Gramophone Magazine Editor's Choice

December 2011

Disc of the Month

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Schumann: String Quartets, Op. 41 Nos. 1-3

Awards:

Gramophone Awards 2012

Finalist - Chamber

Gramophone Magazine

Disc of the Month - December 2011

BBC Music Magazine

Disc of the month - December 2011

Label:

Chandos

Catalogue No:

CHAN10692

Discs:

1

Release date:

26th Sept 2011

Barcode:

0095115169223

Length:

74 minutes

Medium:

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Schumann: String Quartets, Op. 41 Nos. 1-3


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On this disc we present three masterpieces of the nineteenth-century chamber music repertoire: Schumann’s set of string quartets, Op. 41. The works are performed by the Doric String Quartet, exclusive Chandos artists and among the most impressive young quartets on the classical music scene today. They regularly perform at major festivals and venues throughout the UK as well as across continental Europe, Asia, and the US.

The three string quartets, Op. 41 make up Schumann’s only published contribution to the genre. They were completed during a period of intense creative activity in 1842. In February, Schumann noted in his diary that he was having ‘continual quartet thoughts’. In April and May, he devoted himself to studying the quartets by Beethoven, Haydn, and Mozart; in early June, the first two quartets were completed, and the third followed soon after in July that same year.

Brimming with the canons with which Schumann was so taken, as well as his characteristic turn of melody, these works all display in full the spirit that one would expect from this most romantic of romantic composers.

Schumann arranged for the first, private, performance of the quartets to take place on 13 September 1842, as a present for his wife, Clara, on her twenty-third birthday. Clara, always supportive of her husband’s efforts, praised them as ‘lucid, finely worked, and always in quartet idiom’. The esteemed theorist and composer Moritz Hauptmann said: ‘His [Schumann’s] first, which delighted me immensely, made me marvel at his talent… it is cleverly conceived and held together, and a great deal of it is very beautiful.’

Robert Schumann: String Quartet No. 1 in A minor, Op. 41, No. 1

I. Introduction: Andante espressivo - Allegro

II. Scherzo: Presto - Intermezzo

III. Adagio

IV. Presto

Robert Schumann: String Quartet No. 2 in F major, Op. 41, No. 2

I. Allegro vivace

II. Andante, quasi variazioni

III. Scherzo: Presto

IV. Allegro molto vivace

Robert Schumann: String Quartet No. 3 in A major, Op. 41, No. 3

I. Andante espressivo - Allegro molto moderato

II. Assai agitato - Un poco adagio - Tempo risoluto

III. Adagio molto

IV. Finale: Allegro molto vivace

The Observer

2nd October 2011

“The Dorics play with warmth, finesse and exciting attack.”

Sunday Times

9th October 2011

“Among numerous affecting details: the sinuous allegro opening of No 2; the driven upsurge of its scherzo; and the plangent sigh that is No 3’s andante espressivo introduction, rarely more espressivo than here.”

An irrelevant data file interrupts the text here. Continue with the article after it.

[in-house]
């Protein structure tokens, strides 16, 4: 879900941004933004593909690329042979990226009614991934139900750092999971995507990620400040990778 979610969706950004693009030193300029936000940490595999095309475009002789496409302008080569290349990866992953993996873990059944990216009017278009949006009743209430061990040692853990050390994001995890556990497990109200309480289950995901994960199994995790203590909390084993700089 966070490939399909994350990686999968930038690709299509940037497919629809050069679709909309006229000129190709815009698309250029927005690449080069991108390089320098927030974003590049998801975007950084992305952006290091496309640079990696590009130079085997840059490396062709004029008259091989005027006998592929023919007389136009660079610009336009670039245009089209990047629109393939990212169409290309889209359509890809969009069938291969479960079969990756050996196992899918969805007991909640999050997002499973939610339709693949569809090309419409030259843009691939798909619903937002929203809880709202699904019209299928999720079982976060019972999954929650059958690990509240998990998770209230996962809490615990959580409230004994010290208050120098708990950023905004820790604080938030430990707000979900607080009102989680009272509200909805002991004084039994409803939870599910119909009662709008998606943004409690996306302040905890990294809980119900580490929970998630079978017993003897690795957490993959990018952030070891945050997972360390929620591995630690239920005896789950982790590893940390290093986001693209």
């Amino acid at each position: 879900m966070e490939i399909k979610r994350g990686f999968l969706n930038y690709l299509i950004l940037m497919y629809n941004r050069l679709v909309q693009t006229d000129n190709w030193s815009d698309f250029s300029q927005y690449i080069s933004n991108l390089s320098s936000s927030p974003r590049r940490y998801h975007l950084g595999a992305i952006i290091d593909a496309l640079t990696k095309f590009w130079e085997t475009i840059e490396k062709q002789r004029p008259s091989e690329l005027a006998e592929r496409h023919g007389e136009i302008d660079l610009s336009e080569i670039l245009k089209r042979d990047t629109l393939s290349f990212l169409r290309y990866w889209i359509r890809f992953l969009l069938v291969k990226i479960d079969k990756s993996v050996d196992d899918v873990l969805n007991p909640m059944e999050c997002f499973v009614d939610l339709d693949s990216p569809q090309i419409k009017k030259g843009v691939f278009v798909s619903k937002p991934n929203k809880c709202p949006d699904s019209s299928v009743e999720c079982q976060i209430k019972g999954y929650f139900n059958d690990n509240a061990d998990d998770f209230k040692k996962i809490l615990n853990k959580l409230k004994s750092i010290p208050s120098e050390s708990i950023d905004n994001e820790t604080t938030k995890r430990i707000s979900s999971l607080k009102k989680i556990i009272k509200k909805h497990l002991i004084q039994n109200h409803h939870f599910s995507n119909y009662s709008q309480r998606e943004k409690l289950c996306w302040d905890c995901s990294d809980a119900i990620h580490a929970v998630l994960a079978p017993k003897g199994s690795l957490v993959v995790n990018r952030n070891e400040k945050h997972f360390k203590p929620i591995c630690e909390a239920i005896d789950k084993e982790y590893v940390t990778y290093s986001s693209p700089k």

BBC Music Magazine

December 2011

*****

“Here's a disc that merits an especially big welcome...At last comes a strong challenger which brings together all three of these wonderful but so often misunderstood quartets. The play has all the fragile pathos, volatility, exuberance, and quirky humour one hopes to find in this music...The Doric Quartet also have a compelling sense of how Schumann's moods can turn on a musical sixpence...What more can one say?”

Classic FM Magazine

December 2011

****

“The starry young Doric Quartet delves into Schumann's fantastical worlds in a performance rich in both imagination and care. Applying a generally delicate approach, with thin vibrato expressively aided by the use of well-judged portamentaos, they draw out a wealth of nuances. The mood of intimacy, half-lights and many-shaded moods is enhanced by their efforts to find a 'period' style appropriate to Schumann and his whirlwind imagination.”

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Vaughan Williams/McEwen: Flos Campi & Viola Concerto

Vaughan Williams/McEwen: Flos Campi & Viola Concerto


McEwen:

Viola Concerto

Vaughan Williams:

Suite For Viola And Orchestra

Flos Campi


Lawrence Power has established himself as the most sought-after violist of his generation and his sumptuous tone and persuasive interpretations have lead to many comparisons with the pioneering British violist Lionel Tertis. Indeed, the three works on this disc were written for Tertis, who did so much to broaden the instrument’s musical repertoire and raise its status to an accepted solo instrument.

The two Vaughan Williams works display an unabashed romanticism and pastoral elegance. Flos Campi, meaning ‘Flower of the field’, was completed in 1925 and puzzled audiences with its ambiguous form and unusual orchestration.

Despite the prominent solo viola and wordless chorus, it is neither a concerto nor a choral work. The seamless viola line moves in unity with the orchestra and the chorus appears as a body of instruments, creating an effect of mesmerizing beauty and calm. The little-performed Suite for viola and small orchestra was written ten years later and contains some of the composer’s most lyrical inventions.

The lush orchestration and memorable themes in Sir John McEwen’s 1901 concerto expose this large-scale work as a neglected gem of the viola repertoire and Power’s performance is sure to set a new benchmark. The BBC National Orchestra of Wales, under the expert and unfailingly sensitive guidance of Martyn Brabbins, provides expert backing throughout.

“Lawrence is the perfect advocate for both [Vaughan Williams] works, with his rich, warm, sensuous tone and flamboyant virtuosity. His playing is just as persuasive in the Viola Concerto of the Scot John McEwan...This is easy-going late-Romantic music, with several nods to Brahms..the disc is unmissable for [Power's] immaculate VW” Sunday Times, 6th November 2011